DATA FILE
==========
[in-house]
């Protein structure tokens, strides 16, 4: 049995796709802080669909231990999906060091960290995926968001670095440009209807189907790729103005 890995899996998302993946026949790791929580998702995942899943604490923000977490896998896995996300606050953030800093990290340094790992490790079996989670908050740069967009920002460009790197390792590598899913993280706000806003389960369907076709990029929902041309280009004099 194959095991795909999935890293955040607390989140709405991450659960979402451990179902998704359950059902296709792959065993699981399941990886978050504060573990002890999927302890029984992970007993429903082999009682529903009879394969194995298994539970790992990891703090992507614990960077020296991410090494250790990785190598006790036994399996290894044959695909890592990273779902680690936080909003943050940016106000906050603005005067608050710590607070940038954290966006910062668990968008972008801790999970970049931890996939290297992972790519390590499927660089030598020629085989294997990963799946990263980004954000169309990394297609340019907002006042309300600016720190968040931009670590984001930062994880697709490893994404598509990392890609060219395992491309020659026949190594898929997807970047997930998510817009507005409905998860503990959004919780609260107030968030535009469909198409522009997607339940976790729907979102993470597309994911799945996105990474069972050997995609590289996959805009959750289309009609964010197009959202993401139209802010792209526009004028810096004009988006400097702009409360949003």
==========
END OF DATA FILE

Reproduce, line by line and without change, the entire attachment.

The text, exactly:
[in-house]
């Protein structure tokens, strides 16, 4: 049995796709802080669909231990999906060091960290995926968001670095440009209807189907790729103005 890995899996998302993946026949790791929580998702995942899943604490923000977490896998896995996300606050953030800093990290340094790992490790079996989670908050740069967009920002460009790197390792590598899913993280706000806003389960369907076709990029929902041309280009004099 194959095991795909999935890293955040607390989140709405991450659960979402451990179902998704359950059902296709792959065993699981399941990886978050504060573990002890999927302890029984992970007993429903082999009682529903009879394969194995298994539970790992990891703090992507614990960077020296991410090494250790990785190598006790036994399996290894044959695909890592990273779902680690936080909003943050940016106000906050603005005067608050710590607070940038954290966006910062668990968008972008801790999970970049931890996939290297992972790519390590499927660089030598020629085989294997990963799946990263980004954000169309990394297609340019907002006042309300600016720190968040931009670590984001930062994880697709490893994404598509990392890609060219395992491309020659026949190594898929997807970047997930998510817009507005409905998860503990959004919780609260107030968030535009469909198409522009997607339940976790729907979102993470597309994911799945996105990474069972050997995609590289996959805009959750289309009609964010197009959202993401139209802010792209526009004028810096004009988006400097702009409360949003």